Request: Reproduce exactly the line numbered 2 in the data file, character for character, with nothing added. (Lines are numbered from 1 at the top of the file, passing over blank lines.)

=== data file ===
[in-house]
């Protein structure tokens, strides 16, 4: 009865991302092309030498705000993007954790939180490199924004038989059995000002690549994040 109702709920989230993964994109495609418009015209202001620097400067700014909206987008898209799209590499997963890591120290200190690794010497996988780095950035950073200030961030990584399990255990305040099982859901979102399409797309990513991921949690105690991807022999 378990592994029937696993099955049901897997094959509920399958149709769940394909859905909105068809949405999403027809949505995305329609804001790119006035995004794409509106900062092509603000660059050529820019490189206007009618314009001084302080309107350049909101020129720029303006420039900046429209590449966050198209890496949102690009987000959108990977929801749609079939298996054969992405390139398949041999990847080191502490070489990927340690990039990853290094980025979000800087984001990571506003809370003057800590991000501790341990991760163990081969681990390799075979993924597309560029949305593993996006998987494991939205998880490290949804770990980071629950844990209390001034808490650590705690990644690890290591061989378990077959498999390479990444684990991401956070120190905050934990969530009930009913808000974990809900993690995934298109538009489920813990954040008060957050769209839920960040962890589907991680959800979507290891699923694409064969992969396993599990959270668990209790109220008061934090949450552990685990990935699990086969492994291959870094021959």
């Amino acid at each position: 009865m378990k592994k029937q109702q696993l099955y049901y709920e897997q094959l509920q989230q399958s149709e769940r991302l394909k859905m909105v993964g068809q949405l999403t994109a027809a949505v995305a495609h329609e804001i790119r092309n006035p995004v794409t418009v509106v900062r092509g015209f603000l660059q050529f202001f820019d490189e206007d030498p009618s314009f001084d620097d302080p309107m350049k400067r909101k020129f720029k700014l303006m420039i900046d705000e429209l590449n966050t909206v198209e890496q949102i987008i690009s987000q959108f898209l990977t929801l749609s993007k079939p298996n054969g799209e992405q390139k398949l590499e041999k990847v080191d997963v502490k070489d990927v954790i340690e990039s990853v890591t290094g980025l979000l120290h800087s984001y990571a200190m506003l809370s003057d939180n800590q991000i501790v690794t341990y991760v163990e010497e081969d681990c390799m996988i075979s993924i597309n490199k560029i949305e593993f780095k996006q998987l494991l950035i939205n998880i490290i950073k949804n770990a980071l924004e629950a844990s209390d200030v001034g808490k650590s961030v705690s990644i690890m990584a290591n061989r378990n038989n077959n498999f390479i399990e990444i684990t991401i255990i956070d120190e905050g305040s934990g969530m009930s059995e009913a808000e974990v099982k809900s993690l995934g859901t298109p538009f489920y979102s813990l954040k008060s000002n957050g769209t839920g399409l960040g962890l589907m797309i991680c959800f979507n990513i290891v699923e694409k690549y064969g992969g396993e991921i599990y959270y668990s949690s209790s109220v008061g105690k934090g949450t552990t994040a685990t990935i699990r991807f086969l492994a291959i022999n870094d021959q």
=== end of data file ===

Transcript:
């Protein structure tokens, strides 16, 4: 009865991302092309030498705000993007954790939180490199924004038989059995000002690549994040 109702709920989230993964994109495609418009015209202001620097400067700014909206987008898209799209590499997963890591120290200190690794010497996988780095950035950073200030961030990584399990255990305040099982859901979102399409797309990513991921949690105690991807022999 378990592994029937696993099955049901897997094959509920399958149709769940394909859905909105068809949405999403027809949505995305329609804001790119006035995004794409509106900062092509603000660059050529820019490189206007009618314009001084302080309107350049909101020129720029303006420039900046429209590449966050198209890496949102690009987000959108990977929801749609079939298996054969992405390139398949041999990847080191502490070489990927340690990039990853290094980025979000800087984001990571506003809370003057800590991000501790341990991760163990081969681990390799075979993924597309560029949305593993996006998987494991939205998880490290949804770990980071629950844990209390001034808490650590705690990644690890290591061989378990077959498999390479990444684990991401956070120190905050934990969530009930009913808000974990809900993690995934298109538009489920813990954040008060957050769209839920960040962890589907991680959800979507290891699923694409064969992969396993599990959270668990209790109220008061934090949450552990685990990935699990086969492994291959870094021959």